Student debt refusal is the most recent initiative to emerge fromOccupy Wall Street, and while justifiably celebrated, it could go in either an egalitarian or an inegalitarian direction.
It is not hard to understand why the demand to eradicate student loans has appeared. The number of student loans has reached the number of car loans and is nearing the number of mortgages; its value will surpass credit card debt this year. Moreover, an implicit collective promise has been violated. The American Dream, as Obama himself presents it, is that anyone who works hard and invests in their future will achieve success. In our times, this has meant that anyone makes the effort to go to college and then get a higher education degree will reach the promised land of the high status, high earning professions. Consider the well-known difference in life time earning potential dependent upon education degrees, which the government calls “the big pay-off”:
Underlying the expansion of student debt, especially the numerous legislative and administrative changes that expanded educational lending, was the idea that it opened up higher education, and thus the professions, to all – even those who could not afford up front to pay. This was real equality of opportunity. Now, of course, rising youth unemployment, even among those with many degrees, has given the lie to this arrangement.
But what to make of all this? After all, the student loan refusal initiative could merely be, or become, the actions of an interest group, resisting the worsening of its immediate economic situation. It could be a protest against their indebtedness, and against the terrible laws chaining them to their student loans for life. Or it could be a bit more – a protest against the economic inequality and regulations that make debt the only way in which higher education becomes available to most people. (Note that in standard poverty calculations, the ability to save each year for a child’s college education is not included as part of a family’s needs – so a family could be non-poor and unable to pay for their child’s college.) The criticism of the 1% here would be that the new inequality, when coupled with increasing competittion for the few high-paying, all-star positions, has somehow turned this society from a republic into a deeply hierarchical empire. The ruling positions are almost inaccessible, and those whoe dare bet on future success are much more likely to end up going nowhere. The ‘natural aristocracy’ leading the republic are no longer rewarded for their merit, and the offices of power are handed down dynastically, with a few squeezing in amongst the well-heeled.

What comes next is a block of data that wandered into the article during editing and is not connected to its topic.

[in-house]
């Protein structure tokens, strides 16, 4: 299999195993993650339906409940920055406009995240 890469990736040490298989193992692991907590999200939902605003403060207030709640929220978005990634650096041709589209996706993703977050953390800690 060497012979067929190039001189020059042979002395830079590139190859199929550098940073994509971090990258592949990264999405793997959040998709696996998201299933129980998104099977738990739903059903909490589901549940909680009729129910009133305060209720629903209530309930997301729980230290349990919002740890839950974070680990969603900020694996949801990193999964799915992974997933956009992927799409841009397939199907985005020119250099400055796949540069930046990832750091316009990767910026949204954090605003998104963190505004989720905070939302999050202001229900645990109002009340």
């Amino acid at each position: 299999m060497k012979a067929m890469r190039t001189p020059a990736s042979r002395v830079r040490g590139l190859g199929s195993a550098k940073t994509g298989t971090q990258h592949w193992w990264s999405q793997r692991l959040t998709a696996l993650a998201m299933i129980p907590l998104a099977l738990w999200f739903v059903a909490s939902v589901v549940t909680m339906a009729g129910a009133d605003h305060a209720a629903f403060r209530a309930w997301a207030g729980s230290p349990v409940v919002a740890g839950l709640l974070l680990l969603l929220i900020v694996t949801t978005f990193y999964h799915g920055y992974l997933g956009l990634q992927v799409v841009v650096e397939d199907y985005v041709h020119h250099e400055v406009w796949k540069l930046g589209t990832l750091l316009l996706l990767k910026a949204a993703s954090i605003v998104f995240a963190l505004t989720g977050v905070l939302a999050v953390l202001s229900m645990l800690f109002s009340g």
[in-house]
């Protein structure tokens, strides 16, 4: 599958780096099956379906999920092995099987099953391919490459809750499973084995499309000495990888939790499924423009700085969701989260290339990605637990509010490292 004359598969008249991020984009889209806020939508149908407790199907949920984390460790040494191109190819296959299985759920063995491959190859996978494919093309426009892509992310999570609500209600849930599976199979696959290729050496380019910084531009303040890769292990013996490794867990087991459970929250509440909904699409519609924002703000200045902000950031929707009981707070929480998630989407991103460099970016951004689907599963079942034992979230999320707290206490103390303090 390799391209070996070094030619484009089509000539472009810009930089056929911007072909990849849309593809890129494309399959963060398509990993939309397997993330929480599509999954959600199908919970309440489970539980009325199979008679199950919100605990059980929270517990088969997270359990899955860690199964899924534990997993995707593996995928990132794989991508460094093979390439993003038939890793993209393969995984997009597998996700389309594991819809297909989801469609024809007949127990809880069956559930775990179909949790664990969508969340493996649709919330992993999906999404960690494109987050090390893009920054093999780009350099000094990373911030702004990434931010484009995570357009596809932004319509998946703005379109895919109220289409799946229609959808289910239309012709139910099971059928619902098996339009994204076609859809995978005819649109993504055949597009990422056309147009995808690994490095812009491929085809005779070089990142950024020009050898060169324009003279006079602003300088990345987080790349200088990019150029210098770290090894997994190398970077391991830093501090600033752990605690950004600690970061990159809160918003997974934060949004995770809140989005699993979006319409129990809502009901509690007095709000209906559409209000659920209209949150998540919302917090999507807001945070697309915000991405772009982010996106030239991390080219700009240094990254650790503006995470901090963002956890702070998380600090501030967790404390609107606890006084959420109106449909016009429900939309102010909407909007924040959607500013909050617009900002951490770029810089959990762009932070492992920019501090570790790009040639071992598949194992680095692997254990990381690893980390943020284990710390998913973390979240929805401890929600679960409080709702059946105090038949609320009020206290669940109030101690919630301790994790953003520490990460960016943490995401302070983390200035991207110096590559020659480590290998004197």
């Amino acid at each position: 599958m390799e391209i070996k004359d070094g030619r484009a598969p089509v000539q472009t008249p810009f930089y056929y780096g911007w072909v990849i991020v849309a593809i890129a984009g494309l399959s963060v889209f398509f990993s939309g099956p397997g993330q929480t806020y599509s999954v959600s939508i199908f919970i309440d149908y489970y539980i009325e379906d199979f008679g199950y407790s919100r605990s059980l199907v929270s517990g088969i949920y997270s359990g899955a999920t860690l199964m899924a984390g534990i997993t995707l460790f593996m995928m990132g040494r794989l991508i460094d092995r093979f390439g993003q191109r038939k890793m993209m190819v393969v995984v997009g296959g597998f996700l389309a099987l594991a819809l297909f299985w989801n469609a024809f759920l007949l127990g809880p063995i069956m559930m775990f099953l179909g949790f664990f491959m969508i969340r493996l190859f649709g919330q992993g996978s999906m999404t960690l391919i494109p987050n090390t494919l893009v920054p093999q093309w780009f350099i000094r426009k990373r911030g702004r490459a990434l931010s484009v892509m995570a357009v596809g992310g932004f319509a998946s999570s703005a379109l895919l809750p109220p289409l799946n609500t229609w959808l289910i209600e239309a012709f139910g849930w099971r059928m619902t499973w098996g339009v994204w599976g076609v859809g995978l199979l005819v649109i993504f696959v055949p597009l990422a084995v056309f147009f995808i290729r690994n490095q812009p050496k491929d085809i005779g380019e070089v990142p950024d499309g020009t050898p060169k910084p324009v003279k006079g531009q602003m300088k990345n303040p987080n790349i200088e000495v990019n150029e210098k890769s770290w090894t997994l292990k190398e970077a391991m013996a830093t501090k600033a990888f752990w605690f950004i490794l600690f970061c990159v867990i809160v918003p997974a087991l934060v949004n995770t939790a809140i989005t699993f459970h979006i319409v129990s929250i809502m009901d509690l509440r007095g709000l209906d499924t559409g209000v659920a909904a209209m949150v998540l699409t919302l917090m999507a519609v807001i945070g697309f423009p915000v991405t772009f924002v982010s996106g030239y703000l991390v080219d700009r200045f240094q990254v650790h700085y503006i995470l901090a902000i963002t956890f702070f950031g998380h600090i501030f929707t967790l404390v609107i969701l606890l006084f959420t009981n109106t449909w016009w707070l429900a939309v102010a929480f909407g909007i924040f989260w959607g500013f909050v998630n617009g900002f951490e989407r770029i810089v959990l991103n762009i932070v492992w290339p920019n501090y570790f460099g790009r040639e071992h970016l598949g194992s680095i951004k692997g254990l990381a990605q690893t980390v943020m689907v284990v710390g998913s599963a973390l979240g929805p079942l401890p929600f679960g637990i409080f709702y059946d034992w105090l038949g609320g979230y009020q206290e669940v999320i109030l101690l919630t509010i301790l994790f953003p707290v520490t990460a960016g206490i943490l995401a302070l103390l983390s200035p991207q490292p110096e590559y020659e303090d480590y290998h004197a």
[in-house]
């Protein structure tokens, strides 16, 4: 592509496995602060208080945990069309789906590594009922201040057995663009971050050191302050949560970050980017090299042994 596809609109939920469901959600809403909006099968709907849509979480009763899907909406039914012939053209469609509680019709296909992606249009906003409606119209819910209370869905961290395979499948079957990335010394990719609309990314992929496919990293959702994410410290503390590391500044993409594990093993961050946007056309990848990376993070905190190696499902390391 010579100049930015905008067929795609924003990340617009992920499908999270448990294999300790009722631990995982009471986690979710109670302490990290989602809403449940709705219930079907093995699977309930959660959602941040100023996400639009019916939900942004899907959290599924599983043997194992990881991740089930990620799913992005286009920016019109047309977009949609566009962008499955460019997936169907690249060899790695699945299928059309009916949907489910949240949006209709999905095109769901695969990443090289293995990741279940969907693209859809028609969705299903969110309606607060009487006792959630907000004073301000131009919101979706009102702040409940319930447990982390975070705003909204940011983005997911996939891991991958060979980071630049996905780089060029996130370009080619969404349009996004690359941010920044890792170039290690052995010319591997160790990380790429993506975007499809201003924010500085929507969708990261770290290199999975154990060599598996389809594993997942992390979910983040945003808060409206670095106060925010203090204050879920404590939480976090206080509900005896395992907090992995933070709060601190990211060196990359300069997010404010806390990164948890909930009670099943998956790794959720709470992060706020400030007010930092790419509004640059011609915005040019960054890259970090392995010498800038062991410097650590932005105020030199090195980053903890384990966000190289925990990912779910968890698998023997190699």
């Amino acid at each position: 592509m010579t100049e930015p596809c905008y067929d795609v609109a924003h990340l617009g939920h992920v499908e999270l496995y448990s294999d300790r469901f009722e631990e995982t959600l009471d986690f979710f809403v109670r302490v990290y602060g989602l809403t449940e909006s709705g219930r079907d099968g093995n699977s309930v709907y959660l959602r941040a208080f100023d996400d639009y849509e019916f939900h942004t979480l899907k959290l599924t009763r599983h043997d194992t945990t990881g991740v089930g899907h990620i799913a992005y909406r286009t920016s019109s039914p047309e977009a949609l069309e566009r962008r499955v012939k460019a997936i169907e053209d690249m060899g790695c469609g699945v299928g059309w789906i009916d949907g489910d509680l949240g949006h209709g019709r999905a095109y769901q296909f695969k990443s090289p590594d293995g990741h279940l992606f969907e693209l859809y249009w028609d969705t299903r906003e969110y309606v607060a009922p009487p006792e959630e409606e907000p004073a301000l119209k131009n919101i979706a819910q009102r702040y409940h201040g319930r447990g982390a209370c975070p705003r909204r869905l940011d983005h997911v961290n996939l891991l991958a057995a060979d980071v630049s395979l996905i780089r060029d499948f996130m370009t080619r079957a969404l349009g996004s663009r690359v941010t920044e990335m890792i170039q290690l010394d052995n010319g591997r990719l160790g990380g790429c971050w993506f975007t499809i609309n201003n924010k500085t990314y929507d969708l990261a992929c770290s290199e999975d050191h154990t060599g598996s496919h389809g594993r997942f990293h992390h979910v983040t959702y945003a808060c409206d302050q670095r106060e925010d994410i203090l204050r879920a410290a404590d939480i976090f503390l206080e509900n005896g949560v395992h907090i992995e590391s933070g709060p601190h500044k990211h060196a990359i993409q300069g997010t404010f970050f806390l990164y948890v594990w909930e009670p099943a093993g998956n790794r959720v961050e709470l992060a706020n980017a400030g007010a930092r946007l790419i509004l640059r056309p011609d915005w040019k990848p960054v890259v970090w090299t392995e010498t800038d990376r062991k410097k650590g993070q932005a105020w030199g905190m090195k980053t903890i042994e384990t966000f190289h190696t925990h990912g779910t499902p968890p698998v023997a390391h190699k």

That is an important critique, and if it is what the student loan refusal initiative becomes, then it would be a kind of progress. But it would only get us, so to speak, from empire to republic. It would shift us from the shaky foundations of equal opportunity back to the still deeply inegalitarian meritocracy on which the United Stateshas been based. The meritocracy is not an ideology of the 1%, it is the ideology of the top 20%. It says that the best positions, not just the vast majority of the wealth (93% on last measure), but also the concentrated status and power, will be in the hands of 1 in 5. Access to those positions will be more or less open on the basis of merit – basically educational performance – and access to education will be more or less equal. But ultimately, the talented fifth will rule and the rest get what they may. In fact, real equality of opportunity will be narrowly conceived in terms of access to education, but not understood in terms of the economic liberties and social and political power available to all. This will be a republic but not a democracy. Cicero, Jefferson, and Keynes, not Paine, Douglass, and Debs.
To be clear, a protest against our debt-based social contract and the failure of meritocracy to live up to its ideal would be a service. But Occupy is something more, or at least seems to us to be about something more. It is no mere immanent criticism, holding up the mirror to society and saying you have failed on your own terms. It is also a radical movement, going to the root of the matter to show the limits of those terms themselves. If that is the case, then the student debt refusal itself should be aware of its own limits, and should go beyond them. Its limits are really a single limit – the interests of students stand in uneasy relationship to the interests of the rest of the 99%. They could be the interests of the top 19% of the 99%, or they could be the leading edge of the 99% themselves. Students could represent the interests of the aspiring meritocrats, righteously and rightfully resistant to the 1% pulling the rug out from under the minimally egalitarian promise of meritocracy. Or they could be the ones leading the charge of all of those who have been sucker punched by the debt-based social model. To become the latter would not just be a matter of ‘consciousness’ but one imagines of actual claims. It is not hard, for instance, to see how student debt refusal links up immediately to seeking to refuse other kinds of debts, like those incurred because of medical need, or mortgages. That is, why not a nationwide movement against the indebtedness that is a product of wage stagnation and redistribution upwards? Or at least, why not demand that society be structured so that most do not have to go into debt to retain access to basic needs? Democracy was once a dangerous word – perhaps it can be so again.